I haven’t posted about Facebook Ads for a good few months now. You probably figure my masterplan of finding, falling in love with, and marrying a sweet Facebook intern was a raging success. Actually, it wasn’t. I still suffer, like most of the affiliate world, from mindboggling approval guidelines and acts of rejection logic that put my world in a spin. I’d complain if I thought it’d make a difference.
More recently I’ve been doing some consultancy work and helping other individuals, mainly those involved with small business, to gain some mainstream exposure with a little help from my intern friends. Advertising on Facebook is valuable and often profitable, which is why so many of us choose to gut it out and submit endless rounds of ads until something sticks.
What really strikes me, as an affiliate, is the scope for expanding my own business by working with small local start-ups. Particularly those without a marketing team. If you’re a successful Facebook affiliate, whether you know it or not, you are a hot commodity. There are businesses out there who will pay good money for your expertise, and with good reason.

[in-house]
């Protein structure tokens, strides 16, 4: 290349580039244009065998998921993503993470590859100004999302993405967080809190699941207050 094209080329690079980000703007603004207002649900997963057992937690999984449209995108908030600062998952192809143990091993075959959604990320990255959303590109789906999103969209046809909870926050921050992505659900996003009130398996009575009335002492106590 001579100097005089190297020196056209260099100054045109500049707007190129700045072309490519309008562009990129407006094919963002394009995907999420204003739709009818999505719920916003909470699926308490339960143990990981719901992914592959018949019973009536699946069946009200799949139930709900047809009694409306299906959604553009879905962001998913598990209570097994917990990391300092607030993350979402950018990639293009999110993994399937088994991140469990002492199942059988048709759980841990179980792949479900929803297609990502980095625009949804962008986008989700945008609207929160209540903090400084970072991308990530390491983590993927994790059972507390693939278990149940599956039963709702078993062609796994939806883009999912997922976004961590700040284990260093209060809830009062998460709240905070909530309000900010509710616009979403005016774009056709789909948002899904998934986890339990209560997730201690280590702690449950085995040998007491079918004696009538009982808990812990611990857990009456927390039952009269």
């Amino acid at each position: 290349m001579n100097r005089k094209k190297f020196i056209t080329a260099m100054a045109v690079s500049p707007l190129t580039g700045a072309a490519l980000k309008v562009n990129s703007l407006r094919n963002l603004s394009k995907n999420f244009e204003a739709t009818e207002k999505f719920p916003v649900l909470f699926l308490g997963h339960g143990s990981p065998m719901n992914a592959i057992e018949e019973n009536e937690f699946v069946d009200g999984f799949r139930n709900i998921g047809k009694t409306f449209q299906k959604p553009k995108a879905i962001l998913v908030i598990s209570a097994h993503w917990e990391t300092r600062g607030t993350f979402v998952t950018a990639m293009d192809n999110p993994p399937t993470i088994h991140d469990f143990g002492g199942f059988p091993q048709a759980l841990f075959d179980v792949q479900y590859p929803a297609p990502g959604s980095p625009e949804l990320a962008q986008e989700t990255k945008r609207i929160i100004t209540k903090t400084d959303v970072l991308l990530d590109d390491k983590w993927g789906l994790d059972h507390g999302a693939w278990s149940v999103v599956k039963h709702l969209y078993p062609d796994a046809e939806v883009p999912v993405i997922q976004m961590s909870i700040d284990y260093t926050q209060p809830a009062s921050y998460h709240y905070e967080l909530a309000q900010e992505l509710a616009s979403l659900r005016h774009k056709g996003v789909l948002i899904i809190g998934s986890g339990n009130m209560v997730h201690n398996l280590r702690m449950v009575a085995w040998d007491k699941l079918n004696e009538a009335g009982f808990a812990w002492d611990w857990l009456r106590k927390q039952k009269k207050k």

Anyway, I’m going to break down the key components behind any successful Facebook campaign. This is quite basic for some of you, so I’ll try to throw in some extra tips.
Before you even think about creating your ad, you need to make a decision. Are you going to bid CPM or CPC? Why is it such a key decision, you might wonder. The answer is because the model you choose will have a critical impact on the wording and message you will need to be sending with your ad text.
I wrote an entire post dedicated to the CPC vs. CPM question. I’d suggest you check it out if you want a comprehensive look at the matter. But the basic gist of the story is this. By bidding CPM, you can afford yourself the luxury of sending a much vaguer message with your ad text. Just as long as your landing page does a good job of twisting that message in to a sales pitch that actually works. You can be as cryptic or dare I say it – misleading – as you want.
If you’re producing a high volume of clicks and a good CTR, you can manipulate your campaign in to something that backs out on the right side of the red. I’ll take a dating ad as an example.
As usual, whenever I give away examples like this, people will go ahead and rip it image for image, word for word. Good luck. Why do you think I’m using it as an example?
Anyway, which ad do you think is more suitable for CPC? The creative which is designed to generate as many curious clicks as possible, or the creative that outlines the steps the user needs to take?
This is going to save you a lot of money. If you’re thinking of bidding CPC on Facebook, you better take that user’s hand and practically drag them through the necessary steps to fire your conversion. It’s no good being cryptic like I have with the first “secret admirer” creative.